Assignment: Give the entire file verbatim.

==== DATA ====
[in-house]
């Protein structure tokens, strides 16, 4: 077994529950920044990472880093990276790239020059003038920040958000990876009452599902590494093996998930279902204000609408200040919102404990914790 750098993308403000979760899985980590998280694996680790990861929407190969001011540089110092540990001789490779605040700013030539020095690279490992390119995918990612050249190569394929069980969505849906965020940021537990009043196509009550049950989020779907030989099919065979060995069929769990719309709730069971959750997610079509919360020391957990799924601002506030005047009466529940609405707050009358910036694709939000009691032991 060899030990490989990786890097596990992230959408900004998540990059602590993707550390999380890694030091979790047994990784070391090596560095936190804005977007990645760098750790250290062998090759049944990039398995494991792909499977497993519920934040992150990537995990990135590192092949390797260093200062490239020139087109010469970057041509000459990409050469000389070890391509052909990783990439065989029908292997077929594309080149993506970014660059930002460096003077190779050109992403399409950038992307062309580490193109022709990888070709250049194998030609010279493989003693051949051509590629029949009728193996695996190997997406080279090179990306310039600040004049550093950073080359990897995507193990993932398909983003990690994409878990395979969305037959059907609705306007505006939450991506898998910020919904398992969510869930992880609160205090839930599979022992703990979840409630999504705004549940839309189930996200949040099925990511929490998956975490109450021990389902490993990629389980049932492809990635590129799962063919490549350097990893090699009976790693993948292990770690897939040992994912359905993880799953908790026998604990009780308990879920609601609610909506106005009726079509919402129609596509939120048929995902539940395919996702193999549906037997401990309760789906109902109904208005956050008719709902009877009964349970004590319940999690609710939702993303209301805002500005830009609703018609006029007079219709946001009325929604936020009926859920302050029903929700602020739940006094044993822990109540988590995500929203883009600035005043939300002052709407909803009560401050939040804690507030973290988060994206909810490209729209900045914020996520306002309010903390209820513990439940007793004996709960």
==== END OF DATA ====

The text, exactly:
[in-house]
């Protein structure tokens, strides 16, 4: 077994529950920044990472880093990276790239020059003038920040958000990876009452599902590494093996998930279902204000609408200040919102404990914790 750098993308403000979760899985980590998280694996680790990861929407190969001011540089110092540990001789490779605040700013030539020095690279490992390119995918990612050249190569394929069980969505849906965020940021537990009043196509009550049950989020779907030989099919065979060995069929769990719309709730069971959750997610079509919360020391957990799924601002506030005047009466529940609405707050009358910036694709939000009691032991 060899030990490989990786890097596990992230959408900004998540990059602590993707550390999380890694030091979790047994990784070391090596560095936190804005977007990645760098750790250290062998090759049944990039398995494991792909499977497993519920934040992150990537995990990135590192092949390797260093200062490239020139087109010469970057041509000459990409050469000389070890391509052909990783990439065989029908292997077929594309080149993506970014660059930002460096003077190779050109992403399409950038992307062309580490193109022709990888070709250049194998030609010279493989003693051949051509590629029949009728193996695996190997997406080279090179990306310039600040004049550093950073080359990897995507193990993932398909983003990690994409878990395979969305037959059907609705306007505006939450991506898998910020919904398992969510869930992880609160205090839930599979022992703990979840409630999504705004549940839309189930996200949040099925990511929490998956975490109450021990389902490993990629389980049932492809990635590129799962063919490549350097990893090699009976790693993948292990770690897939040992994912359905993880799953908790026998604990009780308990879920609601609610909506106005009726079509919402129609596509939120048929995902539940395919996702193999549906037997401990309760789906109902109904208005956050008719709902009877009964349970004590319940999690609710939702993303209301805002500005830009609703018609006029007079219709946001009325929604936020009926859920302050029903929700602020739940006094044993822990109540988590995500929203883009600035005043939300002052709407909803009560401050939040804690507030973290988060994206909810490209729209900045914020996520306002309010903390209820513990439940007793004996709960």